While some 3D printing manufacturing processes are currently automated, most still need human intervention and labor to complete the process and assemble the fabricated parts into the final product after printing.
Bedford based Roomba maker iRobot Corporation, founded in 1990 by Massachusetts Institute of Technology roboticists, has filed a US patent entitled "Robotic Fabricator", a completely autonomous all-in-one product fabrication robot that handles manufacturing (including 3D printing) and all the post printing work from seed component to mature product.
In their application noted the company: In traditional 3D printing, if the product to be printed requires an overhang, or becomes larger on a subsequent layer, a support structure is used and it need to be removed after printing, requiring extra processing and human involvement in the manufacturing steps.
Additionally, connectors and fasteners are used to secure product components together, and seams are created when product components are fused together. Connectors, fasteners, seams, and similar interfaces are frequently a source of failure in the end product. Furthermore human intervention and labor are required for assembling a finished product.
iRobot's Robotic Fabricator is going to change it: it automates the manufacture and assembly processes aiming to reduce the need for human labor, decrease manufacturing costs and improve product quality.
The new systems and methods include a fabrication machine/method that fuses additive and subtractive manufacturing with in-situ component placement to provide completely autonomous all-in-one product manufacturing.
Product fabrication is centered around a six-axis industrial robotic manipulator (primary manipulator) that handles the product from seed component to mature product. The primary manipulator positions the product for manufacturing operations such as additive and subtractive manufacturing (3D printing, milling and drilling). A secondary manipulator handles component pick-and-place and secondary manufacturing operations such as wire placement and hardware testing.
The system may include one or more sensors that can measure parameters and characteristics of the product being manufactured while the process is taking place. For example, the system can include a precision visual scanning device that will generate precise measurements of the product being fabricated. Information collected by the sensor may be used by the fabrication machine to adjust subsequent steps in the manufacturing process. The sensors can also be used for detecting electrical anomalies in wiring to add wires or cables to a product etc.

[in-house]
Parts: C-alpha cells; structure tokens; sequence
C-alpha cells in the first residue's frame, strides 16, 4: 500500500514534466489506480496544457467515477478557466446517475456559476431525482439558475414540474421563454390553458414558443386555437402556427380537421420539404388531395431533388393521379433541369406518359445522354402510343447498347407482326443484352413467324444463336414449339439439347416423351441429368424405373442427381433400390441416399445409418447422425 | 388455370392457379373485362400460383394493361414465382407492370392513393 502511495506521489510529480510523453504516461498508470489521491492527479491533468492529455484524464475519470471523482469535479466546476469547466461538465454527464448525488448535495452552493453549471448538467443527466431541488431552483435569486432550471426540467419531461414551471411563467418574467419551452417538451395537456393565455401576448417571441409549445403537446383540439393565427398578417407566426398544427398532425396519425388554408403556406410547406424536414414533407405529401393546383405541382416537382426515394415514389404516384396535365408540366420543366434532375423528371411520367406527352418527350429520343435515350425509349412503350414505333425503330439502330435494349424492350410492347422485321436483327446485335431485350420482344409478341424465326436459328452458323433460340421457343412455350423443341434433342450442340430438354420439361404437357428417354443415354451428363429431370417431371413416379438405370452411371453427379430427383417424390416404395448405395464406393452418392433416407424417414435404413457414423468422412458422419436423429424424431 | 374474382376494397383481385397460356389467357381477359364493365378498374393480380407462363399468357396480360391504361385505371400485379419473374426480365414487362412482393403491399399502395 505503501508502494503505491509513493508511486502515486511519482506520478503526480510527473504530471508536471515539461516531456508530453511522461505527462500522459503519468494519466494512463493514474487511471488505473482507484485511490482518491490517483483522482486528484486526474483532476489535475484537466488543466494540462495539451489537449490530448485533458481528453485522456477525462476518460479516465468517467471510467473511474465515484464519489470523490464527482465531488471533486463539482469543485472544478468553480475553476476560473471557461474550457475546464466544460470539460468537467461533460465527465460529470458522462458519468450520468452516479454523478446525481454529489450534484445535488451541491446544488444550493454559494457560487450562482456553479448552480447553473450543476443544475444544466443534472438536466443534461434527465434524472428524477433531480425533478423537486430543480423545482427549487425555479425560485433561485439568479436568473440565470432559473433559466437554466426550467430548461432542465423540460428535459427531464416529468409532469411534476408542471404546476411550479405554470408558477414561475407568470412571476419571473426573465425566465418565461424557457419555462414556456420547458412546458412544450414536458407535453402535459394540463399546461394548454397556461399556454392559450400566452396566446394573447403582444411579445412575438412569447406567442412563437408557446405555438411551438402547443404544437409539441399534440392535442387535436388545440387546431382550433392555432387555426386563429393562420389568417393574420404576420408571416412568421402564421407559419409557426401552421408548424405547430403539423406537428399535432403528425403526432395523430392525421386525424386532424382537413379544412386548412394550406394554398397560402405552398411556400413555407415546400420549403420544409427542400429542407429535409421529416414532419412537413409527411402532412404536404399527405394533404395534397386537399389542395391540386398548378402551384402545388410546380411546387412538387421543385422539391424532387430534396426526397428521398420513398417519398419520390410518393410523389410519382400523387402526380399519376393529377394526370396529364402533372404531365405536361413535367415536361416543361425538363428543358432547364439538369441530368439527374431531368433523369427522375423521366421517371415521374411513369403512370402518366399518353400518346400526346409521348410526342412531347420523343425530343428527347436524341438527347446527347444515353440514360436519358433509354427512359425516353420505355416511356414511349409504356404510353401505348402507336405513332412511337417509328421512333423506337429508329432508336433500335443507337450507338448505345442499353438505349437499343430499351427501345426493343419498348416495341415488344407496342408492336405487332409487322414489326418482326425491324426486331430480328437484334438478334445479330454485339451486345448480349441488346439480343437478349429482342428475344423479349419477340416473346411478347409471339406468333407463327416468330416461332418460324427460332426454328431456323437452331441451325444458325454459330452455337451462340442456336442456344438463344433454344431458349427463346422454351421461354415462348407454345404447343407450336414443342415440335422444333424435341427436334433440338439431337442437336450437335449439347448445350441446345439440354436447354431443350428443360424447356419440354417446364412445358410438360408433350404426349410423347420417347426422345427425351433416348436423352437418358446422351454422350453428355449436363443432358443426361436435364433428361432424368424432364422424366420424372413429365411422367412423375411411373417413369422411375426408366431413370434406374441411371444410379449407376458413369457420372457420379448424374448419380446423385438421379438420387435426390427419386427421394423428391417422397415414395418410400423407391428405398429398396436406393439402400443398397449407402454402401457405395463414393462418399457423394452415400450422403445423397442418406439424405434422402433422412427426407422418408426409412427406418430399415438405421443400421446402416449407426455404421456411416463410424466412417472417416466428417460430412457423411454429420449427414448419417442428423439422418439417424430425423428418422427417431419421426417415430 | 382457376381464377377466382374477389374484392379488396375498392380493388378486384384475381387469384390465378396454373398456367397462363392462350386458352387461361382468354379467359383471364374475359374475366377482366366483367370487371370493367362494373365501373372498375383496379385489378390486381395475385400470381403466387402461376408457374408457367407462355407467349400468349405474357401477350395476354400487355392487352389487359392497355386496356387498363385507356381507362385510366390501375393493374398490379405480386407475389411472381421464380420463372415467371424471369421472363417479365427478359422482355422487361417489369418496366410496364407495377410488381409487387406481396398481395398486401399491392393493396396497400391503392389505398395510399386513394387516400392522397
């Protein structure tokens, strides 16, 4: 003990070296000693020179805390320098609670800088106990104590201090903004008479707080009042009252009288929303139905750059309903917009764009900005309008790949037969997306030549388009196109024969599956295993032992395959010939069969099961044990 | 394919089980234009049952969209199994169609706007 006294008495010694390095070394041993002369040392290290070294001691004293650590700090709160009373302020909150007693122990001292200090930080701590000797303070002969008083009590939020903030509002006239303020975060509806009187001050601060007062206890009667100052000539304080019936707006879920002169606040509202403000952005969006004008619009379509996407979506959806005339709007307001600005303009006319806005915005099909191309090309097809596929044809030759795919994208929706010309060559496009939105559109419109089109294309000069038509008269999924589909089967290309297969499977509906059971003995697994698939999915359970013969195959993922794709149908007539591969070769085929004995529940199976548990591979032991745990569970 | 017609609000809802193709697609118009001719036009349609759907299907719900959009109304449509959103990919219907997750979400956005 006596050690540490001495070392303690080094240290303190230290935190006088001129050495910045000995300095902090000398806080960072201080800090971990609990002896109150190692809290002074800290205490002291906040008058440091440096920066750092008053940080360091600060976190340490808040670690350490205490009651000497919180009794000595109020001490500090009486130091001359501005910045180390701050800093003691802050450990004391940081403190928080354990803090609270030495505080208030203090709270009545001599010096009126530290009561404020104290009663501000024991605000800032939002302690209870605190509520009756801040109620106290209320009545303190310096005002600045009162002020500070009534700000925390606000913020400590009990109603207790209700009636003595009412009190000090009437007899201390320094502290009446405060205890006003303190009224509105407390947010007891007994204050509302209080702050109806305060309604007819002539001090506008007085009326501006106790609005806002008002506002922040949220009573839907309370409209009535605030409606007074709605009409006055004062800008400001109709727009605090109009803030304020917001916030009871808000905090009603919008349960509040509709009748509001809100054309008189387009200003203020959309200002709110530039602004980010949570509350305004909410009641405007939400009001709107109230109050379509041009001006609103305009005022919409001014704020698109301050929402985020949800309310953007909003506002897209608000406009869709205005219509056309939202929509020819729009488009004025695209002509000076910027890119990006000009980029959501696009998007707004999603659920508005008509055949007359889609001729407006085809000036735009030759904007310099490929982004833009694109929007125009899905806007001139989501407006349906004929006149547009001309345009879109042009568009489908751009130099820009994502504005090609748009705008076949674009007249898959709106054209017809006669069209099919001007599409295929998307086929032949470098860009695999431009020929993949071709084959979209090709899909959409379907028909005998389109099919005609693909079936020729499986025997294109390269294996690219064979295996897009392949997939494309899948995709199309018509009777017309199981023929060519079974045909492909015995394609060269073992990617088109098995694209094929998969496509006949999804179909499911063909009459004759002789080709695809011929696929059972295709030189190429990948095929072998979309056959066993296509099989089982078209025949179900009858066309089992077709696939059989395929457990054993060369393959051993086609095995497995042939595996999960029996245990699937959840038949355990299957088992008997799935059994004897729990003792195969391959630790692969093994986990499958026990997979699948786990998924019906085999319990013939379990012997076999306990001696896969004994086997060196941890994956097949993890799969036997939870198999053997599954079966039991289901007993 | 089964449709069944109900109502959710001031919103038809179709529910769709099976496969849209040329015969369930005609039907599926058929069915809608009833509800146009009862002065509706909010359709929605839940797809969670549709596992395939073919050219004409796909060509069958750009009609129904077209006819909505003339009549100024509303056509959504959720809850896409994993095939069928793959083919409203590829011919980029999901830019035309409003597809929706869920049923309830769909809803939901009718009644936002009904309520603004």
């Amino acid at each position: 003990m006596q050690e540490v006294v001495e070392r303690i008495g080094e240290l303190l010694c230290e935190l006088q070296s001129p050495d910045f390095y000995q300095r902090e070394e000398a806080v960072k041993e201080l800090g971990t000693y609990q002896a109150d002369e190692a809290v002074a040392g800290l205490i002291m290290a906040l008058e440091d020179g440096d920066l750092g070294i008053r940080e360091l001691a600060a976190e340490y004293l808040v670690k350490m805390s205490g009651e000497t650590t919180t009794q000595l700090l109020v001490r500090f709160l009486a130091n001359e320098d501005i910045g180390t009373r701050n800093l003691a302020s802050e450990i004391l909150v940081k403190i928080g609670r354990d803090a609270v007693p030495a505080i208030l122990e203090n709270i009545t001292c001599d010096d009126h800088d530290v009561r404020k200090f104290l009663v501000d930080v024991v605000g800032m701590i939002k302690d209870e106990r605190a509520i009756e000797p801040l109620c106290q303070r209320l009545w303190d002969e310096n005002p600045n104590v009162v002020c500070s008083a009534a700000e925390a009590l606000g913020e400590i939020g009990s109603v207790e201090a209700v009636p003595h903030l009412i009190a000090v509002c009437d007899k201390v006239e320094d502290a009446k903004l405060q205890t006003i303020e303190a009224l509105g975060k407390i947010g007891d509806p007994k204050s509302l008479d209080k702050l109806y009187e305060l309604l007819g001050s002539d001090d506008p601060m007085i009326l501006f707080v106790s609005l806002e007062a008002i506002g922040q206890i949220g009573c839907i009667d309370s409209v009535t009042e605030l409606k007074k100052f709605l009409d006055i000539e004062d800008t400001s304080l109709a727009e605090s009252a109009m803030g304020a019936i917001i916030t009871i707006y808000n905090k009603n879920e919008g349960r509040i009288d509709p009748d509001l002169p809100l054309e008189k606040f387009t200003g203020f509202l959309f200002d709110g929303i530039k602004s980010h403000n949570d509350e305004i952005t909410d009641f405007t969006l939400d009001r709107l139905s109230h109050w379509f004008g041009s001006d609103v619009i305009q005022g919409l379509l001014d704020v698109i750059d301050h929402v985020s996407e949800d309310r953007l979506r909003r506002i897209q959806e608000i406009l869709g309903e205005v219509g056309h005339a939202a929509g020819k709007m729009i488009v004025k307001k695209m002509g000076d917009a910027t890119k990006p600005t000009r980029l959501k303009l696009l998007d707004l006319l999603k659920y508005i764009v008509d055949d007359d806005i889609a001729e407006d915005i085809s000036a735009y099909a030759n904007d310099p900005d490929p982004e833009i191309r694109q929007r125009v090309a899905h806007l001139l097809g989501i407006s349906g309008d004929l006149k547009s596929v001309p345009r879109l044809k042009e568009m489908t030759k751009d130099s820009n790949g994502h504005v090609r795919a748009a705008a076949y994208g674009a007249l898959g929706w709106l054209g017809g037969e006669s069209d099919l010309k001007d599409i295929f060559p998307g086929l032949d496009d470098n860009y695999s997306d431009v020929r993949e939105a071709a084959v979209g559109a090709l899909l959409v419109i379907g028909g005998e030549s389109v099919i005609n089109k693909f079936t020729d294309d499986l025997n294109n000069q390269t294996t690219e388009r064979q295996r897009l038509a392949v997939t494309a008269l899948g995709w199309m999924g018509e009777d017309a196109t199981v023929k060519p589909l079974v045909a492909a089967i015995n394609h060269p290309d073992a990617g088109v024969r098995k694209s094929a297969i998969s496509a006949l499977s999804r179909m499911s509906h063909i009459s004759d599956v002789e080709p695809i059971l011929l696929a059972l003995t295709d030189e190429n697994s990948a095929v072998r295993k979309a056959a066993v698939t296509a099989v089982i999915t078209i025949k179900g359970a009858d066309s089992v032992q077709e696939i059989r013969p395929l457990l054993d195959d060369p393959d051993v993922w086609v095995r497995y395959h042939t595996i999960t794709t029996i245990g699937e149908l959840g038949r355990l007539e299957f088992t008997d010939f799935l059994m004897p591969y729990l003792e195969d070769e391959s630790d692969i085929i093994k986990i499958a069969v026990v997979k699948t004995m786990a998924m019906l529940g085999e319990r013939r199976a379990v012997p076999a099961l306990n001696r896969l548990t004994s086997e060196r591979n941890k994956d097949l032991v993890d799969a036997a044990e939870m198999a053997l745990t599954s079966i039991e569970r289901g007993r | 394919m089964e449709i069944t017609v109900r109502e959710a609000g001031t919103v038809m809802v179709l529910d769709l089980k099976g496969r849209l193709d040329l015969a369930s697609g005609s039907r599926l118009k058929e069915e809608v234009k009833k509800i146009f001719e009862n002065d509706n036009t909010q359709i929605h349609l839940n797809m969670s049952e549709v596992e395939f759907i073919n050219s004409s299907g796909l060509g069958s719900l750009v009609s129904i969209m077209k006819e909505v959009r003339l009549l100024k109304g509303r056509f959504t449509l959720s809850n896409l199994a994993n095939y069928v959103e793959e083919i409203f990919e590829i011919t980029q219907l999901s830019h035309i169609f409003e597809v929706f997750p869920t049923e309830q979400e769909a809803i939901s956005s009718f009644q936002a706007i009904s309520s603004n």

The fabrication machine utilizes also a pick-and-place manufacturing method with the added capability of operating in six degrees of freedom, allowing for the placement of components in arbitrary locations on the product assembly.
The fabrication machine may be used in factories, individuals or military in the field for producing and repairing products. The processes, including FDM and Robocasting, will allow for products composed of numerous materials, including ABS, polycarbonate, silicone rubbers, urethane rubbers, and plastics, and low melting temperature metals, as well as combinations of these materials.
Posted in 3D Printers
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Nelrodamus wrote at 2/7/2013 4:36:31 AM:
The CMU citation is excellent. The mechanics of the patent are no different than how someone might manually produce a product, say a toy car. Hold a block in one hand & shape a hole for a motor/wheel unit and battery using a Dremel, use a glue gun to add front wheel axles, assemble the wheels and stake the axles to secure them. Solder a couple wires and a switch. Pretty obvious. The patent alludes to broad software capability with no evidence of it having been done. Overall, how does the patent teach anyone skilled in the art to make a universal fabricator?
Dennis wrote at 1/29/2013 8:24:51 PM:
I agree. All of these components already exist. I think I'll file an application for a vehicle with wheels and an engine and steering apparatus.
Joe wrote at 1/28/2013 5:40:06 PM:
Hmm. That patent application seem a bit vague and a bit broad.
Bob Thompson wrote at 1/24/2013 6:55:59 PM:
CMU wrote a paper on this nearly 20 year ago. http://npl-web.stanford.edu/user/files/papers/riedrc1994.pdf